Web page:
Italian Early Renaissance Painter, 1445-1510
Italian painter and draughtsman. In his lifetime he was one of the most esteemed painters in Italy, enjoying the patronage of the leading families of Florence, in particular the Medici and their banking clients. He was summoned to take part in the decoration of the Sistine Chapel in Rome, was highly commended by diplomatic agents to Ludovico Sforza in Milan and Isabella d Este in Mantua and also received enthusiastic praise from the famous mathematician Luca Pacioli and the humanist poet Ugolino Verino. By the time of his death, however, Botticelli s reputation was already waning. He was overshadowed first by the advent of what Vasari called the maniera devota, a new style by Perugino, Francesco Francia and the young Raphael, whose new and humanly affective sentiment, infused atmospheric effects and sweet colourism took Italy by storm; he was then eclipsed with the establishment immediately afterwards of the High Renaissance style, which Vasari called the modern manner, in the paintings of Michelangelo and the mature works of Raphael in the Vatican. From that time his name virtually disappeared until the reassessment of his reputation that gathered momentum in the 1890s Related Paintings of Sandro Botticelli :. | Our Lady of the eight sub-angel | Detail of Venus and Mars | Venus with the goddess to the girl gifts | Stories of Lucretia (mk36) | Son of Our Lady of teaching reading |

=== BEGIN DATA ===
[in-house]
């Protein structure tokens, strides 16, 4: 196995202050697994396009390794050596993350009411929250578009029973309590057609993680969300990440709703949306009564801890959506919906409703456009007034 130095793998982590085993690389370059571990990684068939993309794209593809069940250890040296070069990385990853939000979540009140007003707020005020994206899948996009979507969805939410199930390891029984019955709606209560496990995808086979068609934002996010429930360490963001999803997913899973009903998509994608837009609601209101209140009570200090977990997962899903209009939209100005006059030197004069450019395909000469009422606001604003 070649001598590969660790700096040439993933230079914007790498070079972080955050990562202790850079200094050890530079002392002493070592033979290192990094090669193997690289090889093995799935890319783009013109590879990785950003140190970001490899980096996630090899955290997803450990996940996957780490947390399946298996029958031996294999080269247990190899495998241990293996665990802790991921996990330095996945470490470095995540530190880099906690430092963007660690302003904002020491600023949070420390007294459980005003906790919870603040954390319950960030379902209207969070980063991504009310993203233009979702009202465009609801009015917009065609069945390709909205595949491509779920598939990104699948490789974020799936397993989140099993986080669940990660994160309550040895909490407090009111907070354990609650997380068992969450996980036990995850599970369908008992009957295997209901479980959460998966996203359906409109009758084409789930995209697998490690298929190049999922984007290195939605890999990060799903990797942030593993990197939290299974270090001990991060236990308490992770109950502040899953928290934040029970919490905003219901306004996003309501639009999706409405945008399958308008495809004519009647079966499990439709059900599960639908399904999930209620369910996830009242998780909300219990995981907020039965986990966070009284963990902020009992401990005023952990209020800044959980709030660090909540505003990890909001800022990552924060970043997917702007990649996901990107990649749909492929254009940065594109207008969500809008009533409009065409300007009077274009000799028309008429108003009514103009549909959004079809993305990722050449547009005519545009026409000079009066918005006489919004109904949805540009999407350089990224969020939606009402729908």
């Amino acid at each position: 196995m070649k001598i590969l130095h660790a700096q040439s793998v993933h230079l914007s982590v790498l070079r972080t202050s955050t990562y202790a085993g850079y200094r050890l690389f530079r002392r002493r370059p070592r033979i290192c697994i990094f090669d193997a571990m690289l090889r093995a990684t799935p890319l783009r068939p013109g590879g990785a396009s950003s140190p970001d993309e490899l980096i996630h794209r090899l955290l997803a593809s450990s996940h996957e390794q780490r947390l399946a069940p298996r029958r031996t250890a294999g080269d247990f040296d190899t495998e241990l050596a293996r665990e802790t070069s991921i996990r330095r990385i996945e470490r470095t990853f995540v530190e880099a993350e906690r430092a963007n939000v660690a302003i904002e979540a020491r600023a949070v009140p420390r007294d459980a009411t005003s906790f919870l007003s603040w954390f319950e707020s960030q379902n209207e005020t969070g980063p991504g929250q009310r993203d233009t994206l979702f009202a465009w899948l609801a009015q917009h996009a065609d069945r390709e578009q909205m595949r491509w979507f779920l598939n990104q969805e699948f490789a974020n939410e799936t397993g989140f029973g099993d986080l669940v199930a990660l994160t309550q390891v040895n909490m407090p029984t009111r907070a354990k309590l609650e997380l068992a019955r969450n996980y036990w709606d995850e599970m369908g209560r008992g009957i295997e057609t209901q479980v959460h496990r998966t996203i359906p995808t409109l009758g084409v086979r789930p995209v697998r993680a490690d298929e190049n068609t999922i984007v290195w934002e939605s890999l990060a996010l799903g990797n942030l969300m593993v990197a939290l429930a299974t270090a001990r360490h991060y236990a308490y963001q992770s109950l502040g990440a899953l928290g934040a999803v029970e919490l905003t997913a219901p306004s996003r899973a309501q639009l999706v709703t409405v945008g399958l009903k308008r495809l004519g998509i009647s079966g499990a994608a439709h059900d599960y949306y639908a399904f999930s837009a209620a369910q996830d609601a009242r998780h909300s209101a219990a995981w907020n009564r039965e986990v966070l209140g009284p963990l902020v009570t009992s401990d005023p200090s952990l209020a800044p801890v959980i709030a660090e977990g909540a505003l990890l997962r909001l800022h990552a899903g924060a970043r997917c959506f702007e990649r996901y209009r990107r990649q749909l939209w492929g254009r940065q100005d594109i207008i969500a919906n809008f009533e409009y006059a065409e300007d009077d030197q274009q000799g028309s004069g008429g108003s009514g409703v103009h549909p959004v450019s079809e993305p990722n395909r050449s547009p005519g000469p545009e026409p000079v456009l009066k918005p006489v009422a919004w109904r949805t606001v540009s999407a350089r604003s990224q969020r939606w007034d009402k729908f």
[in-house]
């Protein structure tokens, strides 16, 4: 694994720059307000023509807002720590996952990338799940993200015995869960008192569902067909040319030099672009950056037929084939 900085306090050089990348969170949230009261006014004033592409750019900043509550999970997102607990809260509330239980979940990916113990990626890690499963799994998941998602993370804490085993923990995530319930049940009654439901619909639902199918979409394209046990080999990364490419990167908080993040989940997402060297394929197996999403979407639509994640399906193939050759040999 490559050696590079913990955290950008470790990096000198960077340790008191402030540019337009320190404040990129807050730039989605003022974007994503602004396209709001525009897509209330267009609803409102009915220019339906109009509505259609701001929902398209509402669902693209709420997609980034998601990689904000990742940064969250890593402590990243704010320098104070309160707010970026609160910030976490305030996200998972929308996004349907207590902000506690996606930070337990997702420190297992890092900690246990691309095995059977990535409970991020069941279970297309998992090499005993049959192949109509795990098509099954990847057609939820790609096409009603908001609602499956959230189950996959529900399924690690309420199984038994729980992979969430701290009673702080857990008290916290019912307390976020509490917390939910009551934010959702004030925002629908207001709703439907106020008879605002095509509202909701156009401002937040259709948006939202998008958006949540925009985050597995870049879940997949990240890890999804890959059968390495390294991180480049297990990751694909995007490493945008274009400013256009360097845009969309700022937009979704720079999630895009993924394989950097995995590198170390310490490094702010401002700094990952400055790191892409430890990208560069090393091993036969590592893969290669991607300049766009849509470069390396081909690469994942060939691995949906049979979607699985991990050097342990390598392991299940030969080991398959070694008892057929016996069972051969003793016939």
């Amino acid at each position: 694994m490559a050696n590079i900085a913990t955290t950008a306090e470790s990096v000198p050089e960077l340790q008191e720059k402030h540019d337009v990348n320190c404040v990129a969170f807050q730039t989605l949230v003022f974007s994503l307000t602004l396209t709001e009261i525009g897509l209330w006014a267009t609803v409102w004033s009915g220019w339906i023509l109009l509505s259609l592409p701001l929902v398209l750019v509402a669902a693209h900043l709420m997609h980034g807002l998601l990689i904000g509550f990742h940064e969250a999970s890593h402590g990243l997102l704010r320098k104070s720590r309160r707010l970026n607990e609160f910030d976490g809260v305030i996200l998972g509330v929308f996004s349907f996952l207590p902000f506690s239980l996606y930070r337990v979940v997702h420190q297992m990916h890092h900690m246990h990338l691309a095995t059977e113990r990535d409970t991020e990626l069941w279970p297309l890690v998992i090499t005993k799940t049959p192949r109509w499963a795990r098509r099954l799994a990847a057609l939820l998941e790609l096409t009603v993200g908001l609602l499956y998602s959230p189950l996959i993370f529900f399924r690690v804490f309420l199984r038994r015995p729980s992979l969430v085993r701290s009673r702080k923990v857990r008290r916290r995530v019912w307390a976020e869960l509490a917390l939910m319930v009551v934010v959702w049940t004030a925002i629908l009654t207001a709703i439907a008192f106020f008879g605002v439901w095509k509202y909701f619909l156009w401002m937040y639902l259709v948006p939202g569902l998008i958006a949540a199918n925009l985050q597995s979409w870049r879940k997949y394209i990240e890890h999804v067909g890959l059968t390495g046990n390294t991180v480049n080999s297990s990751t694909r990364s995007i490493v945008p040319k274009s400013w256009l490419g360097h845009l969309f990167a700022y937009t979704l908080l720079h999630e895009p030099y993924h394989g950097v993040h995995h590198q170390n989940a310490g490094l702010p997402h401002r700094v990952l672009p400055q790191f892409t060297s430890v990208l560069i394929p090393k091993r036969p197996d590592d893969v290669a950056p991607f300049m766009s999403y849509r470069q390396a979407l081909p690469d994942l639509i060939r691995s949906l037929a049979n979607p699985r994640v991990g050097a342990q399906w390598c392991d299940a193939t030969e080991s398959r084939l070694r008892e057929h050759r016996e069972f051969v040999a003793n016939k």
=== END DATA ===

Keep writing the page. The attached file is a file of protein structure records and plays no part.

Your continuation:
Related Artists:Adriaen van der Spelt
Adriaen van der Spelt (ca. 1630, Leiden - 1673, Gouda), was a Dutch Golden Age flower painter.
According to Houbraken, whose comments were based on the Gouda stories by Ignatius Walvis, he was an excellent flower painter born in Leiden, but his parentage was from Gouda. He spent many years at the court of Brandenburg working for Frederick William I, Elector of Brandenburg, but moved to Gouda to marry a third time with a nasty wife from Groningen who drove him to his grave.
According to the RKD he was a flower painter who spent the years 1664-1670 at the court of Brandenburg.FRANCKEN, Ambrosius
Flemish painter (b. ca. 1544, Antwerpen, d. 1618, Antwerpen).
Painter, draughtsman, architect and artistic adviser, son of Daniel Heintz.
He began his training as a painter c. 1579 with Hans Bock I (c. 1550-c. 1623) in Basle. His first surviving drawings (1580) show something akin to Holbein manner in his stained-glass window designs. After completing his apprenticeship he went c. 1584 to Rome, where he studied the works of antiquity, and those of Raphael, Michelangelo, Polidoro da Caravaggio and others. In 1587 he went via Florence to Venice, absorbing the works of Tintoretto, Titian and Veronese. In autumn 1591 the Holy Roman Emperor Rudolf II summoned him as portraitist and court painter to Prague but soon sent him back to Italy, where he drew ancient statues in addition to producing his own work and acting as art agent for the Emperor. In 1592-5 he stayed mainly in Rome, then returned to Prague. In the following years he worked indefatigably as a draughtsman, painter, architect and artistic adviser, moving between Augsburg and Prague.